Cheese: Natural and Specialty Cheeses in the U.S. and Global Markets, 6th Edition

Apr 28, 2016
241 Pages - Pub ID: LA5786639
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Cheese: Natural and Specialty Cheese in the U.S. and Global Markets, 6th Edition


Americans can’t get enough cheese! Nearly 100% of them say they eat it. And 30% of adults, led by Millennials and Gen Xers, are eating more than they were a few years ago. Consumption of natural cheese has increased over the last 10 years while processed cheese has declined, making more market room for natural cheese brands. Adults and kids eat cheese by itself, on sandwiches, salads, pizzas, burgers, on tacos and numerous other food items. And they eat cheese at home, in restaurants, and when they snack on-the-go throughout the day.

Total U.S. retail sales of natural and specialty cheese were $17.4 billion in 2015. The market is relatively mature with sales growing by a CAGR of 4.1% since 2011. While the market has yet to fully recover from the recession, Americans’ love of cheese, and the wider availability of quality natural cheese brands at more affordable prices have helped drive growth. Marketers have continued to promote cheese as fundamentally nutritious and good tasting, despite its high fat content. A fast-growing segment of consumers loves cheese not only for its taste but its nutritional value. Portion control sizes and packs, as well as organic cheeses, natural cheese brands, and cheeses made from healthier milk are meeting the demand for better-for-you products. Organic cheese sales continue to boom with sales estimated at $570 million in 2015. The segment grew by about 15% in 2015 and by a CAGR of 14.5% between 2012 and 2015. It should continue to outperform the market in the future.

In addition to better-for-you products marketers in the U.S. are actively trying to fill demand for what many consumers look for in cheese - great taste, indulgence and new flavor experiences. Flavors continue to be bolder, artisanal and specialty products keep expanding, and authenticity in cheese brands is desired as a sign of higher quality. Today’s busy consumers demand convenience and manufacturers continue to offer products and packaging that are easy to use and store, and are portable. Cheese manufacturers are capitalizing on the snacking and on-the-go eating trends with a slew of new products in special cuts, sizes and packs.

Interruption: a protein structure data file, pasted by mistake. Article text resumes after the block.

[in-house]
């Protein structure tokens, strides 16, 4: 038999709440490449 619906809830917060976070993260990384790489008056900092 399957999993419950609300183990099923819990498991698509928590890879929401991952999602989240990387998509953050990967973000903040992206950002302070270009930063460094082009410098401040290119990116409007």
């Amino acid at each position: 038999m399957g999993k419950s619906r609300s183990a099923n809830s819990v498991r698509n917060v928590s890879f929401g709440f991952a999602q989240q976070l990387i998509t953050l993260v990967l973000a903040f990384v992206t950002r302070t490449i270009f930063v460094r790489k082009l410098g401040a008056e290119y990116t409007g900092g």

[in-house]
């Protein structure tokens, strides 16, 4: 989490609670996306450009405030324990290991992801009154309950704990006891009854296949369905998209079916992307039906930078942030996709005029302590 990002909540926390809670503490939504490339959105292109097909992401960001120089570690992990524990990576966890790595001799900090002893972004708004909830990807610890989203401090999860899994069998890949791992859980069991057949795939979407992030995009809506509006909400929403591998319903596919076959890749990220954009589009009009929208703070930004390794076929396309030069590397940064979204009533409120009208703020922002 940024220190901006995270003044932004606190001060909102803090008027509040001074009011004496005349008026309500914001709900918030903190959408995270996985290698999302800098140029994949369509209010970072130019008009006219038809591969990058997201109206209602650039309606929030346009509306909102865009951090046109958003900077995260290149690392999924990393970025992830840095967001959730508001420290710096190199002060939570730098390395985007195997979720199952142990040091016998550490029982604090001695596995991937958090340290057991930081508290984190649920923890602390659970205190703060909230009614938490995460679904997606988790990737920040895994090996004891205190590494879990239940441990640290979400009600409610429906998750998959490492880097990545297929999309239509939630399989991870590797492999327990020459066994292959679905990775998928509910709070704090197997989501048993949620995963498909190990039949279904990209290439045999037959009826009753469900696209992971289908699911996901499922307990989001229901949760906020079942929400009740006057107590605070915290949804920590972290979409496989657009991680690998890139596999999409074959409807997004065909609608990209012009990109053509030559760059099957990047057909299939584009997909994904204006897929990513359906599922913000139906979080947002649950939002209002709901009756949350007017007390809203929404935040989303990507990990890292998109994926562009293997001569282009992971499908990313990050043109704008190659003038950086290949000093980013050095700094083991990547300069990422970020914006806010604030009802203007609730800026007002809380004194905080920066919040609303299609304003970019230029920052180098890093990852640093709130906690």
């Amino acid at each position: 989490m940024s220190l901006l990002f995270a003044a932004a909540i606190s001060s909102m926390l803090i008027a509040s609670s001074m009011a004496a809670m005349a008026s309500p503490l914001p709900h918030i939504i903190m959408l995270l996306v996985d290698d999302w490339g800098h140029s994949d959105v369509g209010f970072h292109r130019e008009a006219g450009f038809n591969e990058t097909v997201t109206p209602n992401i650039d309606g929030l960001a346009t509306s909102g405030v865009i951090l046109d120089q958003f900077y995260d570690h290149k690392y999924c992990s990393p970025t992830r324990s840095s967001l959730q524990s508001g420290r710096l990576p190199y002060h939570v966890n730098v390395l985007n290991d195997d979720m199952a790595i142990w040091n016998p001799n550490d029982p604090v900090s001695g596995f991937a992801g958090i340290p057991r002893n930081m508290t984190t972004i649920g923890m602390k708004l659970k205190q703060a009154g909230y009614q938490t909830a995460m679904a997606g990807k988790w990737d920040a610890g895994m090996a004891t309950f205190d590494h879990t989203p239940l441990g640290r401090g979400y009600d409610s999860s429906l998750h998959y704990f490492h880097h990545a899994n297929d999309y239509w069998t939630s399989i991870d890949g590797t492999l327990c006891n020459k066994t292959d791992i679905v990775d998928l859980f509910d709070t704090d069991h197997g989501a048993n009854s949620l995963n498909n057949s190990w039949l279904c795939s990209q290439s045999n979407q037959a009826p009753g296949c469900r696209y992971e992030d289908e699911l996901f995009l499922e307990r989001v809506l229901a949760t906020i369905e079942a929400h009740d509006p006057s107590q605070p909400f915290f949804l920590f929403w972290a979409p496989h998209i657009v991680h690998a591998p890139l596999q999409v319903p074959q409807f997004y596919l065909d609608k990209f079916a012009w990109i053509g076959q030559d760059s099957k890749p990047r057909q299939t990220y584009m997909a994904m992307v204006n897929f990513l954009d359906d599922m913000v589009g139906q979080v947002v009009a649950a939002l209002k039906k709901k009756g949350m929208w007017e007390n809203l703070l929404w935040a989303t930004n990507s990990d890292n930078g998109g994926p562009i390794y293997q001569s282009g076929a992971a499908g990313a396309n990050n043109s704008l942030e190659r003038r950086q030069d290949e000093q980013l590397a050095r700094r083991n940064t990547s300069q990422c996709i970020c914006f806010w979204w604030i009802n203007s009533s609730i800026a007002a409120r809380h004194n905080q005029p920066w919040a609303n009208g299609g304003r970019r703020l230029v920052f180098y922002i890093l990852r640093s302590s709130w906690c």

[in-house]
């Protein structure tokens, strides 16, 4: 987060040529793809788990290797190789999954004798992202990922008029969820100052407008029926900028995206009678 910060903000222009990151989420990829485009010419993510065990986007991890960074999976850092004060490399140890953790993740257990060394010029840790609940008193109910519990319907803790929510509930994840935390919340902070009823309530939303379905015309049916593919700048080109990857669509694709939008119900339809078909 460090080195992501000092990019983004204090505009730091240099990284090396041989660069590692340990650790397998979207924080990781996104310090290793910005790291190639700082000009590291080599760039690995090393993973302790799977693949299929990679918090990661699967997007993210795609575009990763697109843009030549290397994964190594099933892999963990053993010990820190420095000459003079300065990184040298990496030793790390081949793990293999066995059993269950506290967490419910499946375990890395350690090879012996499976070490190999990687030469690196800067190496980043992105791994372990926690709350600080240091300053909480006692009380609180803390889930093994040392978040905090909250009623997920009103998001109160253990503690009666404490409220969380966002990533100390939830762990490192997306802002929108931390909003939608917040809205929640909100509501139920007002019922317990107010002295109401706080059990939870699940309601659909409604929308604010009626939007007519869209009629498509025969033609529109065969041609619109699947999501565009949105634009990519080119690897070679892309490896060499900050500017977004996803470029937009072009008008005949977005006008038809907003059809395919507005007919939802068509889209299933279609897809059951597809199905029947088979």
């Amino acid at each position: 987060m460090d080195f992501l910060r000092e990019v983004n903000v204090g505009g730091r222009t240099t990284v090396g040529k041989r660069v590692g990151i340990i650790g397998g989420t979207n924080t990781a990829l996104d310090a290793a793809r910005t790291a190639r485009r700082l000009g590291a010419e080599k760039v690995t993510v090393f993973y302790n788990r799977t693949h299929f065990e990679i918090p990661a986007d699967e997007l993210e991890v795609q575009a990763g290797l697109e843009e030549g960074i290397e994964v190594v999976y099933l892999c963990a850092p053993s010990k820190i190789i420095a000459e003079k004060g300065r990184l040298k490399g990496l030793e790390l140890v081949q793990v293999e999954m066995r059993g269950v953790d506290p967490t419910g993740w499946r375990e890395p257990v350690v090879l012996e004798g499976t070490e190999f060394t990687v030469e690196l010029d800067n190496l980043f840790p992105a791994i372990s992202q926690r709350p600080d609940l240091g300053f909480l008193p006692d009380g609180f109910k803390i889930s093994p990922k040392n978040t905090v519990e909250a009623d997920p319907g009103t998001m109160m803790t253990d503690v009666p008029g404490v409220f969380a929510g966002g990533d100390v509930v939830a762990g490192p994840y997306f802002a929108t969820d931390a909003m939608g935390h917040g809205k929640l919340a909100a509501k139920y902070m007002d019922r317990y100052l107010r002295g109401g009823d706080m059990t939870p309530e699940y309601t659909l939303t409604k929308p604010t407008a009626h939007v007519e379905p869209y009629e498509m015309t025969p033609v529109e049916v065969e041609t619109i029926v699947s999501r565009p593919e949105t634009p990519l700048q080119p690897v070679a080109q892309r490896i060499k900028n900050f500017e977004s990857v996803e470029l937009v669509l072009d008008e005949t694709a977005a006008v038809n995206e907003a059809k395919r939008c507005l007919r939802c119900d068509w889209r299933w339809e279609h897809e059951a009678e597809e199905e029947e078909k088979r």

The vast majority of natural and specialty cheese sales in the U.S. come from mass retail outlets and the most successful retailers have upgraded their cheese brands to offer more cheese-shop quality products. They’ve also continued to expand and promote sales of their own private label cheese brands. Private label sales are significant in the natural cheese market, accounting for over 40% of dollar sales. The U.S. market is actually very fragmented with hundreds of manufacturers and marketers competing. There are only a couple of very large players, including the leader Kraft with just a 17% share, several mid-size and numerous small companies.

Retail market product trends often start in food service, especially in restaurants. Many menu items use cheese liberally as do shelf-stable or frozen/refrigerated meals and snacks. Cheese-filled breakfast sandwiches have been hot items as Americans increasingly skip cereal or eat on the go. Breakfast handheld items and restaurant breakfast sandwiches are booming, being consumed throughout the day, and purchased everywhere including fast-food chains, convenience stores, and the grocer’s refrigerated and freezer cases.

Outside of the U.S. overall demand for dairy products continues to grow, with most growth coming from developing countries where growing populations, rising incomes and expansion of the middle class, urbanization, and greater adoption of western diets is driving consumption. New product development around the world, similar to the U.S., is focused on healthier cheese as well as more indulgent products that deliver more intense or unique flavor experiences. Products for snacking remain important and messages promoting cheese and dairy as good sources of nutrition resonate with consumers in developing, fast-growing markets like India and China.

Scope of Report